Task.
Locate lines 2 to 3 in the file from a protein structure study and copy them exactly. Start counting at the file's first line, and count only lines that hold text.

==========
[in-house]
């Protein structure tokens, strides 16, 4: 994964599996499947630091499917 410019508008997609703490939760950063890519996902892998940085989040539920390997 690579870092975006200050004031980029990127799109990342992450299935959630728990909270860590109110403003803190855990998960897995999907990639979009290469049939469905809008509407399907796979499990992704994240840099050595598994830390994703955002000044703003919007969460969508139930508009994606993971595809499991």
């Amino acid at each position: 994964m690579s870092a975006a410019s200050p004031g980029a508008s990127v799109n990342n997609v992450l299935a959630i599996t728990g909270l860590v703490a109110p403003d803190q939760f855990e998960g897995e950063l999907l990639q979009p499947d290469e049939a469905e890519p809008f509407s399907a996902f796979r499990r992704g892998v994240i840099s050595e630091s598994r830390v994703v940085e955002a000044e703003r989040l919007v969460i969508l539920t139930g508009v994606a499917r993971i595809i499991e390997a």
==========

């Protein structure tokens, strides 16, 4: 994964599996499947630091499917 410019508008997609703490939760950063890519996902892998940085989040539920390997 690579870092975006200050004031980029990127799109990342992450299935959630728990909270860590109110403003803190855990998960897995999907990639979009290469049939469905809008509407399907796979499990992704994240840099050595598994830390994703955002000044703003919007969460969508139930508009994606993971595809499991």
């Amino acid at each position: 994964m690579s870092a975006a410019s200050p004031g980029a508008s990127v799109n990342n997609v992450l299935a959630i599996t728990g909270l860590v703490a109110p403003d803190q939760f855990e998960g897995e950063l999907l990639q979009p499947d290469e049939a469905e890519p809008f509407s399907a996902f796979r499990r992704g892998v994240i840099s050595e630091s598994r830390v994703v940085e955002a000044e703003r989040l919007v969460i969508l539920t139930g508009v994606a499917r993971i595809i499991e390997a």